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American Politics Workshop

Picture of Professor Efren Perez
Wednesday, November 28, 2018 -
11:30am to 1:00pm
Encina Hall West, Room 400 (GSL)
Speaker: Efrén Pérez, Professor of Political Science, UCLA
Field: American Politics, Political Methodology

Efrén Pérez (Ph.D., Duke University) is Full Professor of Political Science and Psychology (by courtesy) at UCLA, where he is Director of its Race, Ethnicity, Politics, and Society (REPS) experimental lab and its Center for American Politics and Public Policy (CAPPP).

Picture of Professor Steven Rogers
Wednesday, January 9, 2019 -
11:30am to 1:00pm
Encina Hall West, Room 400 (GSL)
Speaker: Steven Rogers, Assistant Professor of Political Science, Saint Louis University
Field: American Politics, Political Methodology

Steven Rogers is an Assistant Professor of Political Science at Saint Louis University. In his research, he studies American politics and elections. He evaluates the extent to which elections serve as a mechanism for accountability and representation in American legislatures.

Picture of Professor Christopher Warshaw
Wednesday, January 16, 2019 -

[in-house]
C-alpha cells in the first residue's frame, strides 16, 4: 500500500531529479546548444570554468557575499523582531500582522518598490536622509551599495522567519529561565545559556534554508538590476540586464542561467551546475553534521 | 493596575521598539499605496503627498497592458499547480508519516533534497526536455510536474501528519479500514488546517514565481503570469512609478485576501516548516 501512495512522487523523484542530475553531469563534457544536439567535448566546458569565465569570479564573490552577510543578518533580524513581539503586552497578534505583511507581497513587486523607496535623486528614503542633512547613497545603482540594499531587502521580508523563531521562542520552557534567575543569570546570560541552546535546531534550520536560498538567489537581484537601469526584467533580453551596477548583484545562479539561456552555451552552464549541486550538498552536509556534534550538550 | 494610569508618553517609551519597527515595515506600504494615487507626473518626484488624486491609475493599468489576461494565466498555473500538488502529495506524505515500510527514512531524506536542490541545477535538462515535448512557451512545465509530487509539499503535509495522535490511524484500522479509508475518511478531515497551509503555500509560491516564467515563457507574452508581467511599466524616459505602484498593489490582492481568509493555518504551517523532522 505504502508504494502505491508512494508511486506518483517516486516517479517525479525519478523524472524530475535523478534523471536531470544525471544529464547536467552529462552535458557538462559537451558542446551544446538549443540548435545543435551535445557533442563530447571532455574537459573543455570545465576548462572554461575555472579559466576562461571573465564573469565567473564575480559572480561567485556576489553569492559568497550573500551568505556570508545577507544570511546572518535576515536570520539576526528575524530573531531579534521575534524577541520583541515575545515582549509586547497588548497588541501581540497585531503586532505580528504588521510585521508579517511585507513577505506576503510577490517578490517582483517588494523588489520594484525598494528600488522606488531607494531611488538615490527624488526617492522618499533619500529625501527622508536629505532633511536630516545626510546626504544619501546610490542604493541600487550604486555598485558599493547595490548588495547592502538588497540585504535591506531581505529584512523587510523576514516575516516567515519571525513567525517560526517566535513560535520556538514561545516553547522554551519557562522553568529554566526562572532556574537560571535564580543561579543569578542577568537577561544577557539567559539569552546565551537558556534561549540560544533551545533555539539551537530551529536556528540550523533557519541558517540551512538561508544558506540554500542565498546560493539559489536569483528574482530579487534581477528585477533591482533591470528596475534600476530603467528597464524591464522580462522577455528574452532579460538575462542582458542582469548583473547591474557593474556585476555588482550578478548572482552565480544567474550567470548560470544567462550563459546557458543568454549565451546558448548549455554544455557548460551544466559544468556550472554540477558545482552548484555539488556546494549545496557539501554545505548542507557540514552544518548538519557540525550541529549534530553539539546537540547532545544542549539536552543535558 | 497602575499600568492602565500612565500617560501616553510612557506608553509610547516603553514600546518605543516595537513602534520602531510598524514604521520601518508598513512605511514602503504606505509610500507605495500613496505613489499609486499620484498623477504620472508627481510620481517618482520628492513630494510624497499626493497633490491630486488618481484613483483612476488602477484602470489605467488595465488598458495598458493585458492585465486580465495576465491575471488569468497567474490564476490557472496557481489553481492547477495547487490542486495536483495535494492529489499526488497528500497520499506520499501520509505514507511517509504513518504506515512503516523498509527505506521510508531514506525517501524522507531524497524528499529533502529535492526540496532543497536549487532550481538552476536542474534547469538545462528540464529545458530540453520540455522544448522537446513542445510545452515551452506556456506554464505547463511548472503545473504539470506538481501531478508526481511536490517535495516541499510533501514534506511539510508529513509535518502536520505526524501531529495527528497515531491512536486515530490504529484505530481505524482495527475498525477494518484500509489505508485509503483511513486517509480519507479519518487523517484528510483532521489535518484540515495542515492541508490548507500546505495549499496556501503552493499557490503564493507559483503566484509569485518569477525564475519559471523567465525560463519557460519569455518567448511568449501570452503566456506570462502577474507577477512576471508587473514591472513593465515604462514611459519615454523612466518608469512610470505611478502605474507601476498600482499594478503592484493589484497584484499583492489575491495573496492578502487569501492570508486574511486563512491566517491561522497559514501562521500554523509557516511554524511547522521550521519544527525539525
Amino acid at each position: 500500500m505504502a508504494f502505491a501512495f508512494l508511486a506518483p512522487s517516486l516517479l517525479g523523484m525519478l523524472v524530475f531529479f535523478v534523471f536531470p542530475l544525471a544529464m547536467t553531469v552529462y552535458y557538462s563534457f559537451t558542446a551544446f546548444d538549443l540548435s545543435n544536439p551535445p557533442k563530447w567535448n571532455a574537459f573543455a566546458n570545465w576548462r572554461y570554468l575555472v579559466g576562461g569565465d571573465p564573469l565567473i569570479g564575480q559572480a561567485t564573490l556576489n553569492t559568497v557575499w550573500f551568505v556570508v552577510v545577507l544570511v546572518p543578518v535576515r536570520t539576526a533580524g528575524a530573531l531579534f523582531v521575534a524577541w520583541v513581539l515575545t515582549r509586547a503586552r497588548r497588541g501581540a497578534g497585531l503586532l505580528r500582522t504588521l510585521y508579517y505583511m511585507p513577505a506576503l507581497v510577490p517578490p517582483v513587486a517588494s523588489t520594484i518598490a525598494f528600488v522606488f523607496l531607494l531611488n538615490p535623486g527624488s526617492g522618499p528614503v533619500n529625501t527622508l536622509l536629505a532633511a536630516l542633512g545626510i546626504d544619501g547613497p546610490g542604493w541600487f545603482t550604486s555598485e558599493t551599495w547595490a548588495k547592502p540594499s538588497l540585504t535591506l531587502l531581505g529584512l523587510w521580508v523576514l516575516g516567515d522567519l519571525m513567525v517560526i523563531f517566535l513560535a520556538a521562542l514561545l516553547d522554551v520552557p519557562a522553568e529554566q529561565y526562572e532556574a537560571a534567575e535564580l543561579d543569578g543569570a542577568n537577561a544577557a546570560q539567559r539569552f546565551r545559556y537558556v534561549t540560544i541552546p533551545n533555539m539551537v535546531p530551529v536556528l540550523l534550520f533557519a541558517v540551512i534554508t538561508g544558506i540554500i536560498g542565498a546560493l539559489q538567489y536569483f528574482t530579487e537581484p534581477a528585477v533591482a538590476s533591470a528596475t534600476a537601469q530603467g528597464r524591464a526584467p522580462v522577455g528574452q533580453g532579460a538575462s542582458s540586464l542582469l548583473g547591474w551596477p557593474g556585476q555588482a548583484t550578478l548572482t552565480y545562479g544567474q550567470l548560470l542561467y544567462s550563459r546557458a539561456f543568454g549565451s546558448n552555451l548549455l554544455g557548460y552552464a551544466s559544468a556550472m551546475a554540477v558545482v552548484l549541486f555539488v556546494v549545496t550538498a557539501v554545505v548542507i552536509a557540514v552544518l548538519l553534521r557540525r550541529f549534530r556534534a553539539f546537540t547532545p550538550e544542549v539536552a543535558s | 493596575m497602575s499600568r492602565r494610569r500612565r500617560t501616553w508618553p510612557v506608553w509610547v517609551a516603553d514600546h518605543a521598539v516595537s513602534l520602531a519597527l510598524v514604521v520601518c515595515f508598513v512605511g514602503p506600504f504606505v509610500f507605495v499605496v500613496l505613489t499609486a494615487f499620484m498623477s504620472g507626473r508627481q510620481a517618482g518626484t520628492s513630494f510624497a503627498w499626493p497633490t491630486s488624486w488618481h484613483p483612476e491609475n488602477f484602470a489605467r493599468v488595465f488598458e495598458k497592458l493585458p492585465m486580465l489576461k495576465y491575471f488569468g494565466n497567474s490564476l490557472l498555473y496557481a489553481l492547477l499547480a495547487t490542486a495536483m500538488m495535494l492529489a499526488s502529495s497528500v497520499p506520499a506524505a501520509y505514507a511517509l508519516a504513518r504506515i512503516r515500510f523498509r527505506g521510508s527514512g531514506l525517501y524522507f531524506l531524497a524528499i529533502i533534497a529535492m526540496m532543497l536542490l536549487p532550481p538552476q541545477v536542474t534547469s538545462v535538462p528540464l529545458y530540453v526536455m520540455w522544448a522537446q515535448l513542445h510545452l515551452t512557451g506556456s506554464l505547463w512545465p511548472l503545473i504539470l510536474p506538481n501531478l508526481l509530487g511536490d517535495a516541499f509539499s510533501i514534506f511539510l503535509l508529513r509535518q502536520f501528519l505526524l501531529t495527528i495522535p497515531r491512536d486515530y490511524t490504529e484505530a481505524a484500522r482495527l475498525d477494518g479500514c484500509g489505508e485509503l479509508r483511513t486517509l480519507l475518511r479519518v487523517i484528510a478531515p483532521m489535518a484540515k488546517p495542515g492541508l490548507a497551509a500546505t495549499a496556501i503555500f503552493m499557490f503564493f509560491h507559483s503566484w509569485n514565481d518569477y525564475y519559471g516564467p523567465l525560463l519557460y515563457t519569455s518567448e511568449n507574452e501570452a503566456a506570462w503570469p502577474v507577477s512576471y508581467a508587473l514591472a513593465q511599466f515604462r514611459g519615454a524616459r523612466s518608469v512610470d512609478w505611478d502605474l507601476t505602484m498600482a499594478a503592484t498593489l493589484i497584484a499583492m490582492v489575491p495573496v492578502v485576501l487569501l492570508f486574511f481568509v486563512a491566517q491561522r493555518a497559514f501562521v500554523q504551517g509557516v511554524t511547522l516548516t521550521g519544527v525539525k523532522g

11:30am to 1:00pm
Encina Hall West, Room 400 (GSL)
Speaker: Christopher Warshaw, Assistant Professor of Political Science, George Washington University
Field: American Politics, Political Methodology

One of the most profound questions in the study of democratic governance is whether the government is responsive to the preferences of its citizens and how the influence of the mass public varies across institutional contexts and over time.

Wednesday, January 23, 2019 -
11:30am to 1:00pm
Encina Hall West, Room 400 (GSL)
Field: American Politics, Political Methodology
Picture of John Bullock
Wednesday, January 30, 2019 -
11:30am to 1:00pm
Encina Hall West, Room 400 (GSL)
Speaker: John Bullock, Associate Professor, Northwestern University
Field: American Politics, Political Methodology

Bullock studies the effects of partisanship on people's political views. Three questions motivate his work in this area: how can people make sensible political choices when they know so little about politics? When will partisanship dominate people's thinking about political choices? And to what extent does partisan polarization create or reflect bias in political thinking?

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